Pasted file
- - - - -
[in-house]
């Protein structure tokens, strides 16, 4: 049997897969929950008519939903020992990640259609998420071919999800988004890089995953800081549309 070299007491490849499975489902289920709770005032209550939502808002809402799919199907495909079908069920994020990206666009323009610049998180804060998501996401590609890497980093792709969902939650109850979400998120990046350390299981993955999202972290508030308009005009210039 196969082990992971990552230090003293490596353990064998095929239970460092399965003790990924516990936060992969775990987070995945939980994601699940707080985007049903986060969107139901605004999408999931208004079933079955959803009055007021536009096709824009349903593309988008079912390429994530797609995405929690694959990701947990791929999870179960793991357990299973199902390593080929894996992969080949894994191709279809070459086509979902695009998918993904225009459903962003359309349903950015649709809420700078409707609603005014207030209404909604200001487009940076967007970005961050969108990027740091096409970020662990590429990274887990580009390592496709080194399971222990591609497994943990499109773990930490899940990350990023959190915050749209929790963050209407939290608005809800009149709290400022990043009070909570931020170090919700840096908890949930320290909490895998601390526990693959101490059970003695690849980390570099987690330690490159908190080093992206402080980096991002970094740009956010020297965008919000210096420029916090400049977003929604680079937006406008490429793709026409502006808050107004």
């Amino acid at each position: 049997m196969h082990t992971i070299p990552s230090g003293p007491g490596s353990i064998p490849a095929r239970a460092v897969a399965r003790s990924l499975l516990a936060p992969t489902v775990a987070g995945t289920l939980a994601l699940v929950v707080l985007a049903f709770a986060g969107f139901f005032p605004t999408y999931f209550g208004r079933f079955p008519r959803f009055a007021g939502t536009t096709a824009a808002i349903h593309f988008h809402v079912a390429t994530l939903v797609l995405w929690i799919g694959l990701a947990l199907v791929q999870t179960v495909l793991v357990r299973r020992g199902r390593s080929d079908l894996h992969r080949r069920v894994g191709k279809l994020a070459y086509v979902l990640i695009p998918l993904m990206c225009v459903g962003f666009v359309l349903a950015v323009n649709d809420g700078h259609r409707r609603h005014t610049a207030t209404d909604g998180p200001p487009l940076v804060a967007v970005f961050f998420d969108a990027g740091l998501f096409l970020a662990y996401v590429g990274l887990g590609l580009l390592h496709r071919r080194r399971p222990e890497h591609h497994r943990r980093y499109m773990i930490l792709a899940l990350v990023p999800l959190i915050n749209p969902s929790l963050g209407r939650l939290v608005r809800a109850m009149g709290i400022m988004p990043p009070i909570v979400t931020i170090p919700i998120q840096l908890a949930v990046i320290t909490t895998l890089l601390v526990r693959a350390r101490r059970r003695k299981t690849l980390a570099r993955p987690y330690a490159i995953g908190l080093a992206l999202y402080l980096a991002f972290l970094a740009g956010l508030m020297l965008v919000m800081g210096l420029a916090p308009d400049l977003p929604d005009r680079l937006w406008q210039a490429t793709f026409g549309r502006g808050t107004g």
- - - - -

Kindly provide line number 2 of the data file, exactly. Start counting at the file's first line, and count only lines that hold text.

């Protein structure tokens, strides 16, 4: 049997897969929950008519939903020992990640259609998420071919999800988004890089995953800081549309 070299007491490849499975489902289920709770005032209550939502808002809402799919199907495909079908069920994020990206666009323009610049998180804060998501996401590609890497980093792709969902939650109850979400998120990046350390299981993955999202972290508030308009005009210039 196969082990992971990552230090003293490596353990064998095929239970460092399965003790990924516990936060992969775990987070995945939980994601699940707080985007049903986060969107139901605004999408999931208004079933079955959803009055007021536009096709824009349903593309988008079912390429994530797609995405929690694959990701947990791929999870179960793991357990299973199902390593080929894996992969080949894994191709279809070459086509979902695009998918993904225009459903962003359309349903950015649709809420700078409707609603005014207030209404909604200001487009940076967007970005961050969108990027740091096409970020662990590429990274887990580009390592496709080194399971222990591609497994943990499109773990930490899940990350990023959190915050749209929790963050209407939290608005809800009149709290400022990043009070909570931020170090919700840096908890949930320290909490895998601390526990693959101490059970003695690849980390570099987690330690490159908190080093992206402080980096991002970094740009956010020297965008919000210096420029916090400049977003929604680079937006406008490429793709026409502006808050107004």